The current round of stimulus spending—and House Speaker Pelosi is insisting there will be more, and there has to be because there was a lot that this one failed to do—is slated to come to the floor of the House on Friday. Anything can happen overnight, particularly as members and people see just what is in the Senate bill that’s problematic, but for now the vote is a “go.” Pelosi wants it passed Friday, probably because as people have more time to read it, they're finding more problems.
As of Thursday afternoon, House leadership and staff have been working on figuring out how to do that safely. They believe they'll have a quorum of 216 available to do the vote in the event a roll call vote is forced. Majority Leader Steny Hoyer has contacted members asking them to consider not coming onto the floor and "encouraging Members who will not be on the House Floor during debate to record video statements." He wrote, "C-SPAN has agreed to dedicate blocks of their coverage to air Members' video statements." He also includes a how-to for members on recording themselves. This is clearly in hopes that the fewest number of members possible decide to be on the floor.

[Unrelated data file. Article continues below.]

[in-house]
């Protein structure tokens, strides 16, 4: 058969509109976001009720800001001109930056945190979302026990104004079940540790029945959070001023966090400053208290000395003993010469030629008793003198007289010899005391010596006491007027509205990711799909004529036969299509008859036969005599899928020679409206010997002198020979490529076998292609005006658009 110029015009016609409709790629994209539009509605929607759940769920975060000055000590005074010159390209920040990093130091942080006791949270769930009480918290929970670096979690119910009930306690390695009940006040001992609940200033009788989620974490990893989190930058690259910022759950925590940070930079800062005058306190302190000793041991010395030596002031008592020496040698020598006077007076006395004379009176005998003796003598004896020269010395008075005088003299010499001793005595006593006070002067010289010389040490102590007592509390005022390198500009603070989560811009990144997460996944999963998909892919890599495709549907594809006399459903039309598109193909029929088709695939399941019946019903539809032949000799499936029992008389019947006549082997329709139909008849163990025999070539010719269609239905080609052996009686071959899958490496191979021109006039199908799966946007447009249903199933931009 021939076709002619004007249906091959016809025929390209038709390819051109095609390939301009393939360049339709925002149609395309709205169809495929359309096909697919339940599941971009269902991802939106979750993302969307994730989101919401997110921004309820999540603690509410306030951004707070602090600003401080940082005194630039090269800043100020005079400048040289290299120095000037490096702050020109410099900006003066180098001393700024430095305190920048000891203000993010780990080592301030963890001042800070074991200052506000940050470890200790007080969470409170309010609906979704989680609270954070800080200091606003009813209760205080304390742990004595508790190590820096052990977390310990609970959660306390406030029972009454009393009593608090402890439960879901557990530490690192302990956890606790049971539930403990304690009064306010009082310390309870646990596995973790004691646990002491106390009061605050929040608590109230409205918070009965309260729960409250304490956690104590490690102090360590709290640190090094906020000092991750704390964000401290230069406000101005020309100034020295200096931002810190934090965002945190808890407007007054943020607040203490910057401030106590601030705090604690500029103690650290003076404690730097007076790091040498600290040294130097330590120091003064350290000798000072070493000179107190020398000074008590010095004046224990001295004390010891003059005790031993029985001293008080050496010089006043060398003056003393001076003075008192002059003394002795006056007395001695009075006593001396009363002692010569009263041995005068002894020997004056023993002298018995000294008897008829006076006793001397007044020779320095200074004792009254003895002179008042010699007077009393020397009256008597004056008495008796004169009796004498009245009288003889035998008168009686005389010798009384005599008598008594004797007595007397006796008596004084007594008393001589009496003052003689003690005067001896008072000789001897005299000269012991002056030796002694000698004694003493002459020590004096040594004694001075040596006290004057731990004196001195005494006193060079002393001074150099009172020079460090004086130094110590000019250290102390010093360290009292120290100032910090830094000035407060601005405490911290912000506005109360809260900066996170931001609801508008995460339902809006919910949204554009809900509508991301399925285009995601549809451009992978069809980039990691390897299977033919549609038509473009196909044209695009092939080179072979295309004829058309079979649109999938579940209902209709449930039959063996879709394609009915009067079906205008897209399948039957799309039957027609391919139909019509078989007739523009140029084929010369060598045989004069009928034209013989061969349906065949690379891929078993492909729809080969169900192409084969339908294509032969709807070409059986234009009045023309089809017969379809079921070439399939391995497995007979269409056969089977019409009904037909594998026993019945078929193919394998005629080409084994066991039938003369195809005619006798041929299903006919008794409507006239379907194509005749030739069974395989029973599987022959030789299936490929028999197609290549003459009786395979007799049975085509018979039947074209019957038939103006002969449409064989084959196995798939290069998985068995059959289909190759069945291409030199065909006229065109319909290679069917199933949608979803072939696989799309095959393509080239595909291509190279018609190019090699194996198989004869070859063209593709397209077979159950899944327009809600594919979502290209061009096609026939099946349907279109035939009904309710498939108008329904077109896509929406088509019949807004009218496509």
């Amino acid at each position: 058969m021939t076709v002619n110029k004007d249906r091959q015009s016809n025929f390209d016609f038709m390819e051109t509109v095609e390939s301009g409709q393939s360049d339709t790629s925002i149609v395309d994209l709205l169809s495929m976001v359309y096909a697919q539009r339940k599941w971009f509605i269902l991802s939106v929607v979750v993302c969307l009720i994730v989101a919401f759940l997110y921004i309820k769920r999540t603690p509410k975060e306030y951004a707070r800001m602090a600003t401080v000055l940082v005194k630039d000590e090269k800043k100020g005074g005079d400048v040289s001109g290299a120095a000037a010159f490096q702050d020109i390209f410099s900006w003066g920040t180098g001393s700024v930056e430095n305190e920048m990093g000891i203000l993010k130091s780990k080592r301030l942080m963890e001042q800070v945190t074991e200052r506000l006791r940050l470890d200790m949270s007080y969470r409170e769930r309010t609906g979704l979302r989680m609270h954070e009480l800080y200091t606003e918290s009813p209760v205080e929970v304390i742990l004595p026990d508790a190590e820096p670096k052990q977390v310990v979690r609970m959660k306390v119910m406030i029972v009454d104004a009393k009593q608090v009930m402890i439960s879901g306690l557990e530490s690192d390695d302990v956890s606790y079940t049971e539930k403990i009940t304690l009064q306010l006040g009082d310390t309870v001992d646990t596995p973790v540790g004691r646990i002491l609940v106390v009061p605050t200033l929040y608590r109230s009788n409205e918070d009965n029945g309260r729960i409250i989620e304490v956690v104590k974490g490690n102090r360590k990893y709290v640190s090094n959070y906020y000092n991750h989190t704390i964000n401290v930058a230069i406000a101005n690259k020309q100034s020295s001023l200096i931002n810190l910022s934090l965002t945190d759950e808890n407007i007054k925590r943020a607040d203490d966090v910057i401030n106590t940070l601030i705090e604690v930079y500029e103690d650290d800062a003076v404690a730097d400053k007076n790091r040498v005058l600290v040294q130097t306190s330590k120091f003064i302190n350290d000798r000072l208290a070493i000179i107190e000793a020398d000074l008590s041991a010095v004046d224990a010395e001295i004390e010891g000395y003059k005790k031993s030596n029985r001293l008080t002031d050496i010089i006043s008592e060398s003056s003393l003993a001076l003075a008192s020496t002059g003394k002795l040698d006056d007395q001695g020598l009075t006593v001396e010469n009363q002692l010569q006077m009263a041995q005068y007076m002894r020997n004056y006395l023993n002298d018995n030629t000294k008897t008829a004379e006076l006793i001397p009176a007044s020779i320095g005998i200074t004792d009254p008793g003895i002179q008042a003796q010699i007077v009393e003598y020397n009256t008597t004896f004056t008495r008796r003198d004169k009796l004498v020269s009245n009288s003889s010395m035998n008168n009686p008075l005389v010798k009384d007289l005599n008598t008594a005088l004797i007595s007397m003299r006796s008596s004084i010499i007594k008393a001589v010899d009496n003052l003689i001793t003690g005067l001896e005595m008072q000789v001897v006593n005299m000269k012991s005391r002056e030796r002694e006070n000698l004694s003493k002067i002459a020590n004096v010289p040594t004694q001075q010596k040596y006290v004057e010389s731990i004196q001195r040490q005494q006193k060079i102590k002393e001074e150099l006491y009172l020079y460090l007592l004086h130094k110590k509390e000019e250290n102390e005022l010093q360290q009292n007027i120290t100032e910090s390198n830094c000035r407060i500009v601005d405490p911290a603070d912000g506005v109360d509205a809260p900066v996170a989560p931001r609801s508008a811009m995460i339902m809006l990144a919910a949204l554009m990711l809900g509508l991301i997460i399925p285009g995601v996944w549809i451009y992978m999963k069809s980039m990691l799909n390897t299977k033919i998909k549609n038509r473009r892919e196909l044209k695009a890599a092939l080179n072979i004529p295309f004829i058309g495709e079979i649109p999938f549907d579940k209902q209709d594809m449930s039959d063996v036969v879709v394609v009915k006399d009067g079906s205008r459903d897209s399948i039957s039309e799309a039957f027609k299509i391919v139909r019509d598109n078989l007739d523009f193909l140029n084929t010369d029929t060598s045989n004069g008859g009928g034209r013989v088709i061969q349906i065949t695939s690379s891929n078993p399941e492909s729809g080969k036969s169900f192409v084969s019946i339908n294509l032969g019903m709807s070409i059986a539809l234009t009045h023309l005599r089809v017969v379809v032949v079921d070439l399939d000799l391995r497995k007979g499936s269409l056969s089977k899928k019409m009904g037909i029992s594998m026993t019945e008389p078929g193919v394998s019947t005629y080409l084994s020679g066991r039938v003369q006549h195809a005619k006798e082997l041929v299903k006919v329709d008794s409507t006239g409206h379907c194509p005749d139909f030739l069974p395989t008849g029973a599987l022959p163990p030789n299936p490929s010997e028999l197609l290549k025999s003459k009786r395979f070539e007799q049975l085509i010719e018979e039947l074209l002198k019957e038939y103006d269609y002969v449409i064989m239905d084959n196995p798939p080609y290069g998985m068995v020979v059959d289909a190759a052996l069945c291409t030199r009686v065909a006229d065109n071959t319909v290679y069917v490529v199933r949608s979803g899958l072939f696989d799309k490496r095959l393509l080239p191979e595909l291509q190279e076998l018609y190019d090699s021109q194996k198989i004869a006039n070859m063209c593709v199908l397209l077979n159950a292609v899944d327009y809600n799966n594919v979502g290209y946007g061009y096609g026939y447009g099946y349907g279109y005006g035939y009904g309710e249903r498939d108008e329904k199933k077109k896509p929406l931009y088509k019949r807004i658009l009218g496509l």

For those who do go, Fox's congressional correspondent Chad Pergram details in a tweet thread all of the restrictions the Attending Physician and the House Sergeant at Arms have placed on how members should interact. That includes asking those "who are ill with respiratory symptoms or fever" to not show up. You'd think that was obvious, but they're probably thinking about the House Republican science deniers here.
If they can do it by a voice vote, then the presiding officer will say the "yeas" have it and it will be done. But any member can call for a roll call vote, and if that happens, they’ll allow just 30 members at a time, in 16 groups, to come into the chamber at a time "to minimize the risks posed by placing too many individuals in one location."
There are a whole bunch of instructions, from using the lecterns to eliminate personnel and staff to allowing a maximum of two people in elevators when traveling to the floor. As of now, Republican leadership says there’s one member who might try to demand a roll call vote, but that leadership is trying to talk him or her (but let's be real, it's a him) down. Other reporters identify the problem as Rep. Thomas Massie of Kentucky.
This bill has a raft of problems and there will have to be a second round. What assistance there is to individuals—and particularly when it comes to the big boost in unemployment benefits—seems to be driving most Democrats to support it. At the moment, the Republican Senate is not going to be likely to do more if the House doesn't pass it. At least at the moment. The situation in a week or two will almost certainly add to the pressure for the next round, however, and this one is going to have to be driven by the House Democrats with a lot pressure from progressives.